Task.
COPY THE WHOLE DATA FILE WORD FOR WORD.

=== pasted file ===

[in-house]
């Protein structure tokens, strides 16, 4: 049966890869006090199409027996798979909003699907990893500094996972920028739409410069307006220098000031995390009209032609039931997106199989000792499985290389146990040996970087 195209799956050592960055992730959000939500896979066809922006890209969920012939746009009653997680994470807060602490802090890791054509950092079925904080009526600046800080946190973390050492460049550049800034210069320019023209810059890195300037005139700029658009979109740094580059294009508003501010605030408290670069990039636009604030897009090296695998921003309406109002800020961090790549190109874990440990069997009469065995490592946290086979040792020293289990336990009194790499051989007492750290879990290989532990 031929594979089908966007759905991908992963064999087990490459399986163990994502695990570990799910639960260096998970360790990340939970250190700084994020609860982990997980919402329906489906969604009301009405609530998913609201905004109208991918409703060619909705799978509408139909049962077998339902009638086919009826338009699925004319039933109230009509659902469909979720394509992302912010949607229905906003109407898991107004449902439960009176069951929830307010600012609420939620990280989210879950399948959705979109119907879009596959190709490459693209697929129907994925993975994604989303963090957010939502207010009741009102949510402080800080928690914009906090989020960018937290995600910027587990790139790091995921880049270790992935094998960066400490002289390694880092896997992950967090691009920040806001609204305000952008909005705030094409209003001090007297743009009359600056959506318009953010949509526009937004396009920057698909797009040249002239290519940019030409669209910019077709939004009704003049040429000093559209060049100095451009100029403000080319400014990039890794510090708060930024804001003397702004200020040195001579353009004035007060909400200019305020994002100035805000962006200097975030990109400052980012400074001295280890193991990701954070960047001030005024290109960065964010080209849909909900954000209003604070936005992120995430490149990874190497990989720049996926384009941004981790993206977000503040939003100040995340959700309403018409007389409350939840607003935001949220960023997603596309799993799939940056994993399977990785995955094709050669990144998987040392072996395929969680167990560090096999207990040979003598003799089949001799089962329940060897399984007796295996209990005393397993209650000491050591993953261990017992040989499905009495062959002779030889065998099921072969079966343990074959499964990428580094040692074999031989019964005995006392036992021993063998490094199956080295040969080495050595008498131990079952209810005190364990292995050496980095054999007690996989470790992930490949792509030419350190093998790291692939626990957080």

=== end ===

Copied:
[in-house]
């Protein structure tokens, strides 16, 4: 049966890869006090199409027996798979909003699907990893500094996972920028739409410069307006220098000031995390009209032609039931997106199989000792499985290389146990040996970087 195209799956050592960055992730959000939500896979066809922006890209969920012939746009009653997680994470807060602490802090890791054509950092079925904080009526600046800080946190973390050492460049550049800034210069320019023209810059890195300037005139700029658009979109740094580059294009508003501010605030408290670069990039636009604030897009090296695998921003309406109002800020961090790549190109874990440990069997009469065995490592946290086979040792020293289990336990009194790499051989007492750290879990290989532990 031929594979089908966007759905991908992963064999087990490459399986163990994502695990570990799910639960260096998970360790990340939970250190700084994020609860982990997980919402329906489906969604009301009405609530998913609201905004109208991918409703060619909705799978509408139909049962077998339902009638086919009826338009699925004319039933109230009509659902469909979720394509992302912010949607229905906003109407898991107004449902439960009176069951929830307010600012609420939620990280989210879950399948959705979109119907879009596959190709490459693209697929129907994925993975994604989303963090957010939502207010009741009102949510402080800080928690914009906090989020960018937290995600910027587990790139790091995921880049270790992935094998960066400490002289390694880092896997992950967090691009920040806001609204305000952008909005705030094409209003001090007297743009009359600056959506318009953010949509526009937004396009920057698909797009040249002239290519940019030409669209910019077709939004009704003049040429000093559209060049100095451009100029403000080319400014990039890794510090708060930024804001003397702004200020040195001579353009004035007060909400200019305020994002100035805000962006200097975030990109400052980012400074001295280890193991990701954070960047001030005024290109960065964010080209849909909900954000209003604070936005992120995430490149990874190497990989720049996926384009941004981790993206977000503040939003100040995340959700309403018409007389409350939840607003935001949220960023997603596309799993799939940056994993399977990785995955094709050669990144998987040392072996395929969680167990560090096999207990040979003598003799089949001799089962329940060897399984007796295996209990005393397993209650000491050591993953261990017992040989499905009495062959002779030889065998099921072969079966343990074959499964990428580094040692074999031989019964005995006392036992021993063998490094199956080295040969080495050595008498131990079952209810005190364990292995050496980095054999007690996989470790992930490949792509030419350190093998790291692939626990957080």